▪ Boredom? Try an interactive dog toy. Those that make your dog solve puzzles to win a treat are pretty effective.

▪ Separation anxiety? Set up training sessions with a certified specialist. And if you don’t know exactly why your dog is barking, Burch said setting up a camera might help you find out.


If you’ve been kept awake at night or apologized in a call for barking that isn’t even in your backyard, you might be wondering if there are prevention strategies for stopping your neighbor’s dog from barking.

Here’s what to try.

1. Start a conversation

Burch said she first recommends talking it out with your neighbor and alerting them to the problem.

“The neighbor might not know her dog barks all day when she is gone,” Burch said. “Or if the dog is outside all night, the owners may not realize you can hear it.”

2. File a nuisance complaint

If you and your neighbor can’t come to an agreement, you could report the noise to the local police department. To file a noise complaint with RPD, call (919) 831-6311.

Burch suggests also recording the barking to go along with your report.

3. Try technology

Burch said purchasing an anti-barking device could also be a possible solution. “(These devices) send out a powerful tone that is high-pitched,” she said. “Dogs learn that if they are quiet, they won’t have to hear this annoying sound.”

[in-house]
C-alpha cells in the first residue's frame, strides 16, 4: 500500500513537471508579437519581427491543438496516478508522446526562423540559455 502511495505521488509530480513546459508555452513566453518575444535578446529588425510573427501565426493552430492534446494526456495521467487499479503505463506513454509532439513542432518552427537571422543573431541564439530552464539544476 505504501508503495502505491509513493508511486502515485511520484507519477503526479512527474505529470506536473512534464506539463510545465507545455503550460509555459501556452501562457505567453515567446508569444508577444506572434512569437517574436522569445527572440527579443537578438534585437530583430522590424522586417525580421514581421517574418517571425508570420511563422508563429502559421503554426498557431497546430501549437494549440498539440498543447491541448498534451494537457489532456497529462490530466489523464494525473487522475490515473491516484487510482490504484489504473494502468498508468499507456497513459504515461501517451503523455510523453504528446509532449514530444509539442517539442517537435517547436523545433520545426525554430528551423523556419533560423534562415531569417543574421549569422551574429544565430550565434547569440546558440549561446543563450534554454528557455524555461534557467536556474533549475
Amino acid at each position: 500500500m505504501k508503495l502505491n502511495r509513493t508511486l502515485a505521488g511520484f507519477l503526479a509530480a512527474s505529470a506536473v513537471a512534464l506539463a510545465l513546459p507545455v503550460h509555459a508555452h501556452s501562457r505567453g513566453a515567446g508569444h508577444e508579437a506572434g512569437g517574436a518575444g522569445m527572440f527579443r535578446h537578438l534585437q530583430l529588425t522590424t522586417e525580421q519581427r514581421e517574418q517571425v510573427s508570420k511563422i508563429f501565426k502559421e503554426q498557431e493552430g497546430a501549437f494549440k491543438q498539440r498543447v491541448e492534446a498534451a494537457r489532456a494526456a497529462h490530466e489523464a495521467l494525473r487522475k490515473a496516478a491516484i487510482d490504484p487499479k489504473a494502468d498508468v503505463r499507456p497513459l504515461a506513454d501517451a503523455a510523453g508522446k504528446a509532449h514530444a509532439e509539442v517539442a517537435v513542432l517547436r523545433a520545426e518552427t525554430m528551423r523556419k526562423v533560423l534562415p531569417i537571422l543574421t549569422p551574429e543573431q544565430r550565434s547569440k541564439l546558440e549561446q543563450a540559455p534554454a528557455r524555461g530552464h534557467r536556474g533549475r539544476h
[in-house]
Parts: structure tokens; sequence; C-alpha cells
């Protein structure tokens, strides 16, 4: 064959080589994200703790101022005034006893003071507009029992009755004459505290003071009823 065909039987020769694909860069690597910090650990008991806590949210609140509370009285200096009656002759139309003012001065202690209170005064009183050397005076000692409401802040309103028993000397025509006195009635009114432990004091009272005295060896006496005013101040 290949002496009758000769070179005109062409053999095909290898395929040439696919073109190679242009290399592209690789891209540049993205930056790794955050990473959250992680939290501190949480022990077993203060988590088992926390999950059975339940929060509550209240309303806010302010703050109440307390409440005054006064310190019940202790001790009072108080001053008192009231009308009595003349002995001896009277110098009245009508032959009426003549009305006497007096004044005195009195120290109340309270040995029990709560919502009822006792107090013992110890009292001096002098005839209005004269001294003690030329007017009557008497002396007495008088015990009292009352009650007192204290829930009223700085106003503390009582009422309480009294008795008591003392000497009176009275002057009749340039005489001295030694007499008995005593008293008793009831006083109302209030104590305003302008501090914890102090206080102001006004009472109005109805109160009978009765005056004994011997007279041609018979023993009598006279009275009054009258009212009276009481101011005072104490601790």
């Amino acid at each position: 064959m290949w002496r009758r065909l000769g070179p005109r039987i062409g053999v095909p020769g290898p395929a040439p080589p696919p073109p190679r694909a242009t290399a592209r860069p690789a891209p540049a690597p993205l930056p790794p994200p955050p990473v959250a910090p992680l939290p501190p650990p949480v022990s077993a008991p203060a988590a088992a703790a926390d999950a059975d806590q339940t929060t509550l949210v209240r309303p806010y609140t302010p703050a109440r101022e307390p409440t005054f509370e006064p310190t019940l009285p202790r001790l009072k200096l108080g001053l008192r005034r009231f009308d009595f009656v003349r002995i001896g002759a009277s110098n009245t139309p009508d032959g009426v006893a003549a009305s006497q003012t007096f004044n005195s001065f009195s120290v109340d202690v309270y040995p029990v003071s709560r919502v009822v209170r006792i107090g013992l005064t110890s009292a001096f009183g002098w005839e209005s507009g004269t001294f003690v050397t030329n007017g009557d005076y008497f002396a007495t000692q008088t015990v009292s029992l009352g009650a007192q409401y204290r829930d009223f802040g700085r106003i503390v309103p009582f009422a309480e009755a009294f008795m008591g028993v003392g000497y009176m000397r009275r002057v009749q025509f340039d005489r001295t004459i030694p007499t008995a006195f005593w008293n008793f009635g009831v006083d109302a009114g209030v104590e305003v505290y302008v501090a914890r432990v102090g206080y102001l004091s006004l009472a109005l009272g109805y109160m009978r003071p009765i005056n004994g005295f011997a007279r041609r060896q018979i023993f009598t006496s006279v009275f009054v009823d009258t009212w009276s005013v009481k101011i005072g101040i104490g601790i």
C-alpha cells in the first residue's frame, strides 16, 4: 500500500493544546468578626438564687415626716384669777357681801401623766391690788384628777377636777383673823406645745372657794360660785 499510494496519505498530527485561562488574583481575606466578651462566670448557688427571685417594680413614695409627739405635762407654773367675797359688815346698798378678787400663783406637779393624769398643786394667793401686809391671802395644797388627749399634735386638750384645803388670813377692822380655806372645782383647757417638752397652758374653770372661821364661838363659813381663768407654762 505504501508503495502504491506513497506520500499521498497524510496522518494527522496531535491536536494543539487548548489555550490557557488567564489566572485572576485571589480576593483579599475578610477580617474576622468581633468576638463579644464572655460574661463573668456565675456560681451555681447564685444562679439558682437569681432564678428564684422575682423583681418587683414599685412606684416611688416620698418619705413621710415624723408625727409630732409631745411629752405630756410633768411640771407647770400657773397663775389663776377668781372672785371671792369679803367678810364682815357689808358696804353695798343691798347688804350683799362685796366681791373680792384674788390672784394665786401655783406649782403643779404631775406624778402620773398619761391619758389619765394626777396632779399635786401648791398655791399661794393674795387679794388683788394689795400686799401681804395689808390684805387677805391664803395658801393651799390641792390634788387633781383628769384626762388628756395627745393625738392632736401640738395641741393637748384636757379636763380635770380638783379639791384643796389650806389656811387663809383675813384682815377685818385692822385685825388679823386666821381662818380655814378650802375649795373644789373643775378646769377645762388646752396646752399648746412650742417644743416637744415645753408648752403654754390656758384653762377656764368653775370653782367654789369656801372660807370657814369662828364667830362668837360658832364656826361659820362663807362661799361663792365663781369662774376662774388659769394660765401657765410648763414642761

But she said they also come with a downside. If there’s multiple dogs in a neighborhood, the sound could be heard by dogs who aren’t causing the barking problem.


Overall, Burch said the best solution to help prevent your dog from barking excessively is a combination of training and involving them in activities for their mental well-being. This includes regular exercise and enrolling them in programs where they can socialize with other dogs and people.

“There is a saying that a tired dog is a happy dog,” she said.

“Your dog might be more likely to relax and rest peacefully (minus barking) if it is provided with training that results in mental stimulation and exercise. A skilled trainer or animal behaviorist can help you if you are not having success on your own.”